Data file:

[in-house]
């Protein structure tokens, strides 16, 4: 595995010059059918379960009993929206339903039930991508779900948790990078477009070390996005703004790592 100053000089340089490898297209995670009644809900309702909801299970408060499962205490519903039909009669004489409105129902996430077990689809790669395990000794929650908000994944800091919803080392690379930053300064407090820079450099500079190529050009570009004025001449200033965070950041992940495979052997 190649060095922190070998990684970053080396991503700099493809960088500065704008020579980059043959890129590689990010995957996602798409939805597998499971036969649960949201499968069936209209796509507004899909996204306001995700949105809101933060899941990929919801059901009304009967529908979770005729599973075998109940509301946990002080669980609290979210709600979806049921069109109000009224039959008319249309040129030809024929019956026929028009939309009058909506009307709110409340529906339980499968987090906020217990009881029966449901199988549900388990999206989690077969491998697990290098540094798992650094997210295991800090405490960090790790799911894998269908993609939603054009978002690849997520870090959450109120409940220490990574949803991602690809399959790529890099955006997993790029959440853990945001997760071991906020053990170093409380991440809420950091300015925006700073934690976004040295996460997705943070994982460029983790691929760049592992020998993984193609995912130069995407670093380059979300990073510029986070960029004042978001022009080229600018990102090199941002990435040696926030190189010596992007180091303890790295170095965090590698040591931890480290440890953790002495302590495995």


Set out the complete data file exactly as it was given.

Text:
[in-house]
């Protein structure tokens, strides 16, 4: 595995010059059918379960009993929206339903039930991508779900948790990078477009070390996005703004790592 100053000089340089490898297209995670009644809900309702909801299970408060499962205490519903039909009669004489409105129902996430077990689809790669395990000794929650908000994944800091919803080392690379930053300064407090820079450099500079190529050009570009004025001449200033965070950041992940495979052997 190649060095922190070998990684970053080396991503700099493809960088500065704008020579980059043959890129590689990010995957996602798409939805597998499971036969649960949201499968069936209209796509507004899909996204306001995700949105809101933060899941990929919801059901009304009967529908979770005729599973075998109940509301946990002080669980609290979210709600979806049921069109109000009224039959008319249309040129030809024929019956026929028009939309009058909506009307709110409340529906339980499968987090906020217990009881029966449901199988549900388990999206989690077969491998697990290098540094798992650094997210295991800090405490960090790790799911894998269908993609939603054009978002690849997520870090959450109120409940220490990574949803991602690809399959790529890099955006997993790029959440853990945001997760071991906020053990170093409380991440809420950091300015925006700073934690976004040295996460997705943070994982460029983790691929760049592992020998993984193609995912130069995407670093380059979300990073510029986070960029004042978001022009080229600018990102090199941002990435040696926030190189010596992007180091303890790295170095965090590698040591931890480290440890953790002495302590495995």